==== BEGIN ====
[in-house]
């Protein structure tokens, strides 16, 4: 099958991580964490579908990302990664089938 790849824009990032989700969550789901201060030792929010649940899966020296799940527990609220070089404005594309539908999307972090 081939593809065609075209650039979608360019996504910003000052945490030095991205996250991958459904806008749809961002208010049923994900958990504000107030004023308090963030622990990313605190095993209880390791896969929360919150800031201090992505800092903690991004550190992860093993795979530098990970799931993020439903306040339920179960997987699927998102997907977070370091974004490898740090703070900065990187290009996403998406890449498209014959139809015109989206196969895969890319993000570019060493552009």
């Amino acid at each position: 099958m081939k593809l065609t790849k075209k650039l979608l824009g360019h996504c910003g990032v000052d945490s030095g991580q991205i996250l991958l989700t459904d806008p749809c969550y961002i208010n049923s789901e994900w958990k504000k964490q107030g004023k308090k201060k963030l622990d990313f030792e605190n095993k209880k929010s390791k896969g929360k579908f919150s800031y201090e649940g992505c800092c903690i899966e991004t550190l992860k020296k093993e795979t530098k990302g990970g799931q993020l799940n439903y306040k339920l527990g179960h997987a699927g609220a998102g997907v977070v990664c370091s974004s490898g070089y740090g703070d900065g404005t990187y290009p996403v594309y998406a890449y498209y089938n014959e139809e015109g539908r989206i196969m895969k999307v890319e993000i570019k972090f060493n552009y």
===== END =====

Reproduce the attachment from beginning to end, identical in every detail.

[in-house]
């Protein structure tokens, strides 16, 4: 099958991580964490579908990302990664089938 790849824009990032989700969550789901201060030792929010649940899966020296799940527990609220070089404005594309539908999307972090 081939593809065609075209650039979608360019996504910003000052945490030095991205996250991958459904806008749809961002208010049923994900958990504000107030004023308090963030622990990313605190095993209880390791896969929360919150800031201090992505800092903690991004550190992860093993795979530098990970799931993020439903306040339920179960997987699927998102997907977070370091974004490898740090703070900065990187290009996403998406890449498209014959139809015109989206196969895969890319993000570019060493552009």
């Amino acid at each position: 099958m081939k593809l065609t790849k075209k650039l979608l824009g360019h996504c910003g990032v000052d945490s030095g991580q991205i996250l991958l989700t459904d806008p749809c969550y961002i208010n049923s789901e994900w958990k504000k964490q107030g004023k308090k201060k963030l622990d990313f030792e605190n095993k209880k929010s390791k896969g929360k579908f919150s800031y201090e649940g992505c800092c903690i899966e991004t550190l992860k020296k093993e795979t530098k990302g990970g799931q993020l799940n439903y306040k339920l527990g179960h997987a699927g609220a998102g997907v977070v990664c370091s974004s490898g070089y740090g703070d900065g404005t990187y290009p996403v594309y998406a890449y498209y089938n014959e139809e015109g539908r989206i196969m895969k999307v890319e993000i570019k972090f060493n552009y």